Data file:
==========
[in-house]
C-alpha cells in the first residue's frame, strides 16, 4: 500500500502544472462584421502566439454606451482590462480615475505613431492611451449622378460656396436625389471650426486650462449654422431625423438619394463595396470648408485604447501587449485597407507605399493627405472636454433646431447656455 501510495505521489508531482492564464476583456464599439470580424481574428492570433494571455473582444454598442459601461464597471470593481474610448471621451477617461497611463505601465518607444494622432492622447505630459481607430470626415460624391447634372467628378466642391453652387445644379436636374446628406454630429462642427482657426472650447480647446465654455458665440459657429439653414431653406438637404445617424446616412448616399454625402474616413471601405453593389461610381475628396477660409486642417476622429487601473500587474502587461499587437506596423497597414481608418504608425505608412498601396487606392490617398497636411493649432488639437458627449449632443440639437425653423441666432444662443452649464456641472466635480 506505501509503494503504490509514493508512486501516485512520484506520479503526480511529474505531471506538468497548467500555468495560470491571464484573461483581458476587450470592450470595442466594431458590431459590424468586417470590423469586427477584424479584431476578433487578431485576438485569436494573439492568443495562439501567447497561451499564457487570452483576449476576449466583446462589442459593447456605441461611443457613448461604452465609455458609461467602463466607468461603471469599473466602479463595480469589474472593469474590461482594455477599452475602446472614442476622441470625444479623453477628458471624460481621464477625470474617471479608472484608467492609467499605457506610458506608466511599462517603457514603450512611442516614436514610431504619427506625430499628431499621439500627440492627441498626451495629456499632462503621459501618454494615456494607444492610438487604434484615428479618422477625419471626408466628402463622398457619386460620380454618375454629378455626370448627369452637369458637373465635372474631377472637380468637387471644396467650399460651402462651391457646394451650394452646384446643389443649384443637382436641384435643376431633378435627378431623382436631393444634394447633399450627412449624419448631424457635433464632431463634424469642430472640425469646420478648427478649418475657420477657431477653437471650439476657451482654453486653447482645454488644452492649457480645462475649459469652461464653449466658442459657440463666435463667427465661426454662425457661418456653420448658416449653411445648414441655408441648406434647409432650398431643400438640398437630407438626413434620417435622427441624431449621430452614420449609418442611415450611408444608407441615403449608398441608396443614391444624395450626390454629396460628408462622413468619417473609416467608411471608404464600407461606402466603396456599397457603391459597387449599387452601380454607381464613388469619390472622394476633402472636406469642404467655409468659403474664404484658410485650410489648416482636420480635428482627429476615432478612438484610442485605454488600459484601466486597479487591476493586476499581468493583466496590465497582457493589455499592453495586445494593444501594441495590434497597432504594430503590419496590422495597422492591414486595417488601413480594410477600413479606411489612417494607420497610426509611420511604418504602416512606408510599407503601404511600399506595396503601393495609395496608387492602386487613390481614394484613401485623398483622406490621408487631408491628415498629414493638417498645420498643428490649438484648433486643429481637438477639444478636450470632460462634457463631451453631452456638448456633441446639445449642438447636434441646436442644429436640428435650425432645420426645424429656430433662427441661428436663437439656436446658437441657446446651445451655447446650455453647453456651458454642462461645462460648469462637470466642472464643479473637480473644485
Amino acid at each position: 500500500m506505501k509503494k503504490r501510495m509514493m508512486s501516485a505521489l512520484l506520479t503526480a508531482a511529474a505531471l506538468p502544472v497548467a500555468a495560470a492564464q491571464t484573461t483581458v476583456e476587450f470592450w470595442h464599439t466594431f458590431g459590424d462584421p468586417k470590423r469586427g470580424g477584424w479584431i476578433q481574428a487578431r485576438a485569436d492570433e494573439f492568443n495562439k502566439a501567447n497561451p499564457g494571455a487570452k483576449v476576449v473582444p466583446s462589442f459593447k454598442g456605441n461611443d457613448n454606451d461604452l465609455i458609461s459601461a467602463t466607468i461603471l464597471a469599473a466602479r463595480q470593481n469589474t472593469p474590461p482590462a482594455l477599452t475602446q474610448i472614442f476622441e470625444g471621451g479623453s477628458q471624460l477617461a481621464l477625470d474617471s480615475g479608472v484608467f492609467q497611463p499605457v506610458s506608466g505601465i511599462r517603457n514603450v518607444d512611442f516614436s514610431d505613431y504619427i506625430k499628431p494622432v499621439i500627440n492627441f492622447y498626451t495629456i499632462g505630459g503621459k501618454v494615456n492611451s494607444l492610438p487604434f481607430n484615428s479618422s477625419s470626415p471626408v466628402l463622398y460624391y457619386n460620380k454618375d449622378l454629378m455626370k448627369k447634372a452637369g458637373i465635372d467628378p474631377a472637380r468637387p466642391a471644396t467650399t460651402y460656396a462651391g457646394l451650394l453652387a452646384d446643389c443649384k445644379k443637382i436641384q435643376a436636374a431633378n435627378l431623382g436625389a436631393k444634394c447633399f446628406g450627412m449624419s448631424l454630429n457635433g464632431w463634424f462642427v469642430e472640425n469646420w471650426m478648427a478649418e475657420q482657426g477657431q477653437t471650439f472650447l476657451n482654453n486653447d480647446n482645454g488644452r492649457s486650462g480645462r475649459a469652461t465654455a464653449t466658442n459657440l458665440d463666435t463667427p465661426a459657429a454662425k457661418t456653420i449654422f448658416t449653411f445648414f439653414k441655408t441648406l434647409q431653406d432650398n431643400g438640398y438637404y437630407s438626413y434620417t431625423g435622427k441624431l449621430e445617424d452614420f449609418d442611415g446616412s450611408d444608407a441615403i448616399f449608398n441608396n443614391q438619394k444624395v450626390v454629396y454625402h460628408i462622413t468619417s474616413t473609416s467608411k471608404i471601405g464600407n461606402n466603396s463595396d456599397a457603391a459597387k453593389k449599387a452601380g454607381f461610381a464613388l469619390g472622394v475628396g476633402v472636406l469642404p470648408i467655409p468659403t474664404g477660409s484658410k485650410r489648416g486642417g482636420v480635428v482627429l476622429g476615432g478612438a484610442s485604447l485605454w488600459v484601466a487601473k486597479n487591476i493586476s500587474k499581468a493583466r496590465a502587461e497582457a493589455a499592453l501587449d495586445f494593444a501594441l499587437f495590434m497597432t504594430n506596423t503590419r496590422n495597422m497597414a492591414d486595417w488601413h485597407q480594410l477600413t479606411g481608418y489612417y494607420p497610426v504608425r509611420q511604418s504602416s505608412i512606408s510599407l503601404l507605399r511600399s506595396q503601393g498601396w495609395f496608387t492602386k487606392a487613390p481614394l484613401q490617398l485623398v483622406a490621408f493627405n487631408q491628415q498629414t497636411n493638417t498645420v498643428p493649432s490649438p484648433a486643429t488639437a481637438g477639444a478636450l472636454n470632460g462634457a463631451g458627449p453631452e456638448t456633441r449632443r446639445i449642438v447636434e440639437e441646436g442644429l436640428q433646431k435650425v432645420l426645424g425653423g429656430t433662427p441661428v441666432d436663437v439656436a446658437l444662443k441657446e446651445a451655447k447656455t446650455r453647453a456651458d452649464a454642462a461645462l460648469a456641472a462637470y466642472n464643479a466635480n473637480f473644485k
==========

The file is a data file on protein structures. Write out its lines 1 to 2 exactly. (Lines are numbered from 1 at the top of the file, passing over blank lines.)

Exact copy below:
[in-house]
C-alpha cells in the first residue's frame, strides 16, 4: 500500500502544472462584421502566439454606451482590462480615475505613431492611451449622378460656396436625389471650426486650462449654422431625423438619394463595396470648408485604447501587449485597407507605399493627405472636454433646431447656455 501510495505521489508531482492564464476583456464599439470580424481574428492570433494571455473582444454598442459601461464597471470593481474610448471621451477617461497611463505601465518607444494622432492622447505630459481607430470626415460624391447634372467628378466642391453652387445644379436636374446628406454630429462642427482657426472650447480647446465654455458665440459657429439653414431653406438637404445617424446616412448616399454625402474616413471601405453593389461610381475628396477660409486642417476622429487601473500587474502587461499587437506596423497597414481608418504608425505608412498601396487606392490617398497636411493649432488639437458627449449632443440639437425653423441666432444662443452649464456641472466635480 506505501509503494503504490509514493508512486501516485512520484506520479503526480511529474505531471506538468497548467500555468495560470491571464484573461483581458476587450470592450470595442466594431458590431459590424468586417470590423469586427477584424479584431476578433487578431485576438485569436494573439492568443495562439501567447497561451499564457487570452483576449476576449466583446462589442459593447456605441461611443457613448461604452465609455458609461467602463466607468461603471469599473466602479463595480469589474472593469474590461482594455477599452475602446472614442476622441470625444479623453477628458471624460481621464477625470474617471479608472484608467492609467499605457506610458506608466511599462517603457514603450512611442516614436514610431504619427506625430499628431499621439500627440492627441498626451495629456499632462503621459501618454494615456494607444492610438487604434484615428479618422477625419471626408466628402463622398457619386460620380454618375454629378455626370448627369452637369458637373465635372474631377472637380468637387471644396467650399460651402462651391457646394451650394452646384446643389443649384443637382436641384435643376431633378435627378431623382436631393444634394447633399450627412449624419448631424457635433464632431463634424469642430472640425469646420478648427478649418475657420477657431477653437471650439476657451482654453486653447482645454488644452492649457480645462475649459469652461464653449466658442459657440463666435463667427465661426454662425457661418456653420448658416449653411445648414441655408441648406434647409432650398431643400438640398437630407438626413434620417435622427441624431449621430452614420449609418442611415450611408444608407441615403449608398441608396443614391444624395450626390454629396460628408462622413468619417473609416467608411471608404464600407461606402466603396456599397457603391459597387449599387452601380454607381464613388469619390472622394476633402472636406469642404467655409468659403474664404484658410485650410489648416482636420480635428482627429476615432478612438484610442485605454488600459484601466486597479487591476493586476499581468493583466496590465497582457493589455499592453495586445494593444501594441495590434497597432504594430503590419496590422495597422492591414486595417488601413480594410477600413479606411489612417494607420497610426509611420511604418504602416512606408510599407503601404511600399506595396503601393495609395496608387492602386487613390481614394484613401485623398483622406490621408487631408491628415498629414493638417498645420498643428490649438484648433486643429481637438477639444478636450470632460462634457463631451453631452456638448456633441446639445449642438447636434441646436442644429436640428435650425432645420426645424429656430433662427441661428436663437439656436446658437441657446446651445451655447446650455453647453456651458454642462461645462460648469462637470466642472464643479473637480473644485